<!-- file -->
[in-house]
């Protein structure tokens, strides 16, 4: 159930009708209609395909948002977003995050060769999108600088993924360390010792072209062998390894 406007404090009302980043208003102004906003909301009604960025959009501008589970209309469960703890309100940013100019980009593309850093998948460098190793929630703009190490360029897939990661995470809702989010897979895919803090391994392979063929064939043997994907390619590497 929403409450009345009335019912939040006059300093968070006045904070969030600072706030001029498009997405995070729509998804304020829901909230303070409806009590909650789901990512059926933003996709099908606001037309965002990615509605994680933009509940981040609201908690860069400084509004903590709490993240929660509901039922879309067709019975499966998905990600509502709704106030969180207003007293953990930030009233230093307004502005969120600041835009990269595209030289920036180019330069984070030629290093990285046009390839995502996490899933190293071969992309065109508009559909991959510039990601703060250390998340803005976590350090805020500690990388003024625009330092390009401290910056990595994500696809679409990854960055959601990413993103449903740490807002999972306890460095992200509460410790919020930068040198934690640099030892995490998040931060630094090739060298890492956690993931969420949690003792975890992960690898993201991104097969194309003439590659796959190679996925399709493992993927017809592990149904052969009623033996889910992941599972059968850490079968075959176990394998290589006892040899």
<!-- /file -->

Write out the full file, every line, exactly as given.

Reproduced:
[in-house]
């Protein structure tokens, strides 16, 4: 159930009708209609395909948002977003995050060769999108600088993924360390010792072209062998390894 406007404090009302980043208003102004906003909301009604960025959009501008589970209309469960703890309100940013100019980009593309850093998948460098190793929630703009190490360029897939990661995470809702989010897979895919803090391994392979063929064939043997994907390619590497 929403409450009345009335019912939040006059300093968070006045904070969030600072706030001029498009997405995070729509998804304020829901909230303070409806009590909650789901990512059926933003996709099908606001037309965002990615509605994680933009509940981040609201908690860069400084509004903590709490993240929660509901039922879309067709019975499966998905990600509502709704106030969180207003007293953990930030009233230093307004502005969120600041835009990269595209030289920036180019330069984070030629290093990285046009390839995502996490899933190293071969992309065109508009559909991959510039990601703060250390998340803005976590350090805020500690990388003024625009330092390009401290910056990595994500696809679409990854960055959601990413993103449903740490807002999972306890460095992200509460410790919020930068040198934690640099030892995490998040931060630094090739060298890492956690993931969420949690003792975890992960690898993201991104097969194309003439590659796959190679996925399709493992993927017809592990149904052969009623033996889910992941599972059968850490079968075959176990394998290589006892040899």